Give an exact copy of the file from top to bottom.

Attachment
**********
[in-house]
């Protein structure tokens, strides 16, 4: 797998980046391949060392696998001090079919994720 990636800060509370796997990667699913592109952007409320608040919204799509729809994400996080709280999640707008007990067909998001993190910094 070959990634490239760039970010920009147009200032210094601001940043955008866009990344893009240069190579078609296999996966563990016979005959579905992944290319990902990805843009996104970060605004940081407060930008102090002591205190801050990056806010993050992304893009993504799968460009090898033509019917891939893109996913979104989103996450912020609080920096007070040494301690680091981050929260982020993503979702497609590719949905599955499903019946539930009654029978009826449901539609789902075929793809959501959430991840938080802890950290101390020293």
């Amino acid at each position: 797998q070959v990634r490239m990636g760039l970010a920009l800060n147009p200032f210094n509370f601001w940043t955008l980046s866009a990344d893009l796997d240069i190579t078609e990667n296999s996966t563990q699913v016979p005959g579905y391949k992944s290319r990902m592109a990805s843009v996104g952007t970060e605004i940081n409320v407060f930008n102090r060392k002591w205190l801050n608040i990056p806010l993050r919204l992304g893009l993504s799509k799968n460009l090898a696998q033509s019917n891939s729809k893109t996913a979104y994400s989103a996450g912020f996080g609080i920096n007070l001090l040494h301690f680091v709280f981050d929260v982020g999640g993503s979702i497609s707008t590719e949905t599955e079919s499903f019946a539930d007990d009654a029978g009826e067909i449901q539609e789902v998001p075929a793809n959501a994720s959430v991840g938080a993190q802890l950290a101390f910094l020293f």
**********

[in-house]
């Protein structure tokens, strides 16, 4: 797998980046391949060392696998001090079919994720 990636800060509370796997990667699913592109952007409320608040919204799509729809994400996080709280999640707008007990067909998001993190910094 070959990634490239760039970010920009147009200032210094601001940043955008866009990344893009240069190579078609296999996966563990016979005959579905992944290319990902990805843009996104970060605004940081407060930008102090002591205190801050990056806010993050992304893009993504799968460009090898033509019917891939893109996913979104989103996450912020609080920096007070040494301690680091981050929260982020993503979702497609590719949905599955499903019946539930009654029978009826449901539609789902075929793809959501959430991840938080802890950290101390020293």
């Amino acid at each position: 797998q070959v990634r490239m990636g760039l970010a920009l800060n147009p200032f210094n509370f601001w940043t955008l980046s866009a990344d893009l796997d240069i190579t078609e990667n296999s996966t563990q699913v016979p005959g579905y391949k992944s290319r990902m592109a990805s843009v996104g952007t970060e605004i940081n409320v407060f930008n102090r060392k002591w205190l801050n608040i990056p806010l993050r919204l992304g893009l993504s799509k799968n460009l090898a696998q033509s019917n891939s729809k893109t996913a979104y994400s989103a996450g912020f996080g609080i920096n007070l001090l040494h301690f680091v709280f981050d929260v982020g999640g993503s979702i497609s707008t590719e949905t599955e079919s499903f019946a539930d007990d009654a029978g009826e067909i449901q539609e789902v998001p075929a793809n959501a994720s959430v991840g938080a993190q802890l950290a101390f910094l020293f």